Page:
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PUT OPTIONS

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Sunanda K. Chavan
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PUT OPTIONS - October 8th, 2010

In a put option, since the investor with a long position has a right to sell the stock and the writer is obliged to buy it at the will of the buyer, the profit profile is different from the one in a call option where the rights and obligations are different.

Consider a put option contract on a certain share, PQP, Suppose, two investors X and Y enter into a contract and take short and long positions respectively.

The other details are given below:

Exercise price = Rs I 10

Expiration month = March, 2001

Size of contract= I 00 shares

Date of entering into contract =January 6, 2001

Share price on the date of contract = Rs 1 12

Price of put option on the date of contract = Rs 7.50


Now, as the contract is entered into, the writer of the option, X will receive Rs 750 (=7.50 x 100) from the buyer, Y At the time of maturity, the gain/loss to each party depends on the ruling price of the share. If the price of the share is Rs 110 or greater than that, the option will not be exercised, so that the writer pockets the amount of put premium-the maximum profit which can accrue to a seller.

At the same time, it represents the maximum loss that the buyer is exposed to. If the price of the share falls below the exercise price, a loss would result to the writer and a gain to the buyer. The maximum loss that the writer may theoretically be exposed to is limited by the amount of the exercise price. Thus, if the value of the underlying share falls to zero, the loss to the writer is equal to Rs. 110 – Rs. 7.50 = Rs. 102.50 per share
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Rose Marry
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Re: PUT OPTIONS - April 15th, 2016

Quote:
Originally Posted by sunandaC View Post
In a put option, since the investor with a long position has a right to sell the stock and the writer is obliged to buy it at the will of the buyer, the profit profile is different from the one in a call option where the rights and obligations are different.

Consider a put option contract on a certain share, PQP, Suppose, two investors X and Y enter into a contract and take short and long positions respectively.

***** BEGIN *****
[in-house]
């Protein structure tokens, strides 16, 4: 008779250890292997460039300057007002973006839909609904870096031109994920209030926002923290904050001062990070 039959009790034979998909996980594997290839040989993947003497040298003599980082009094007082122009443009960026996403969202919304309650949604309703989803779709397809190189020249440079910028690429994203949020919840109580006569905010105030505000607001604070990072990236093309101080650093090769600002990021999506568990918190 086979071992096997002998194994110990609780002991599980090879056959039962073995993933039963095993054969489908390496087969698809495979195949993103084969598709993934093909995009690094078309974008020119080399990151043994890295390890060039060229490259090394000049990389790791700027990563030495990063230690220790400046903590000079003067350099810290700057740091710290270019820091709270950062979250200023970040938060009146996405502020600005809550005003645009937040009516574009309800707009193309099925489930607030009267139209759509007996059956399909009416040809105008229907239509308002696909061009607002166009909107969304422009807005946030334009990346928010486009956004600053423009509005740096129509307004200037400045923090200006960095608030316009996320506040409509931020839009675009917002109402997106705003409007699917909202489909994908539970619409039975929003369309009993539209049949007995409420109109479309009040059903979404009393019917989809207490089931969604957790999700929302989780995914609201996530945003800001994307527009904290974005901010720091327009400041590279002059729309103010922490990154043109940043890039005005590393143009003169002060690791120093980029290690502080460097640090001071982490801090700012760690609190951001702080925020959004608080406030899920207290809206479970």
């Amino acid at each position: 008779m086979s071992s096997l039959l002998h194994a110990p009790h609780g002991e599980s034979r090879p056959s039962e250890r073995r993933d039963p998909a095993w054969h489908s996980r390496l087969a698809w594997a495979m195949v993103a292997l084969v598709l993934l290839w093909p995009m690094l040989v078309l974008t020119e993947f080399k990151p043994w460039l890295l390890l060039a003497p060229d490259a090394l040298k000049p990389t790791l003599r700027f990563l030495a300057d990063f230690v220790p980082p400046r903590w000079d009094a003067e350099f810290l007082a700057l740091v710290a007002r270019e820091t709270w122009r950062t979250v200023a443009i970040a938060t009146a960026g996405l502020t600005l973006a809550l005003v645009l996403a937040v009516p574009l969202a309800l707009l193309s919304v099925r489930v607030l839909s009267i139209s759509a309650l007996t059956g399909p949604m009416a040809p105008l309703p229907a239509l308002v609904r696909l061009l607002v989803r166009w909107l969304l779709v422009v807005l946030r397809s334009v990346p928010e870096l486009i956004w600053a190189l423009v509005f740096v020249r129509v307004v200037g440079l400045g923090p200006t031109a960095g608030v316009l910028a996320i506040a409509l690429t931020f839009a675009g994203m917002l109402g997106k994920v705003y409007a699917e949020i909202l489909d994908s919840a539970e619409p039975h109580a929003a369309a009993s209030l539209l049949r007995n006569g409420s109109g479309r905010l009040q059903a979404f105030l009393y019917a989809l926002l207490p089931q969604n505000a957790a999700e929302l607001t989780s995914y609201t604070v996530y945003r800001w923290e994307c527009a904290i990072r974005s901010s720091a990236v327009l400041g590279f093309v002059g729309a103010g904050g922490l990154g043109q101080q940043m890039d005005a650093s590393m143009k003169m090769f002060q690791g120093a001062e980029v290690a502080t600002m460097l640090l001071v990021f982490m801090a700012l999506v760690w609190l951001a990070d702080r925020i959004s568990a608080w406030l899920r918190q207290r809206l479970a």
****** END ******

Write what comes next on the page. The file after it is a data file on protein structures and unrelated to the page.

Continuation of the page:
The other details are given below:

Exercise price = Rs I 10

Expiration month = March, 2001

Size of contract= I 00 shares

Date of entering into contract =January 6, 2001

Share price on the date of contract = Rs 1 12

Price of put option on the date of contract = Rs 7.50


Now, as the contract is entered into, the writer of the option, X will receive Rs 750 (=7.50 x 100) from the buyer, Y At the time of maturity, the gain/loss to each party depends on the ruling price of the share. If the price of the share is Rs 110 or greater than that, the option will not be exercised, so that the writer pockets the amount of put premium-the maximum profit which can accrue to a seller.

At the same time, it represents the maximum loss that the buyer is exposed to. If the price of the share falls below the exercise price, a loss would result to the writer and a gain to the buyer. The maximum loss that the writer may theoretically be exposed to is limited by the amount of the exercise price. Thus, if the value of the underlying share falls to zero, the loss to the writer is equal to Rs. 110 Rs. 7.50 = Rs. 102.50 per share
Hello sunanda,

Here I am uploading Notes Put on Options , so please download and check it.
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File Type: pdf Notes Put on Options.pdf (939.9 KB, 0 views)
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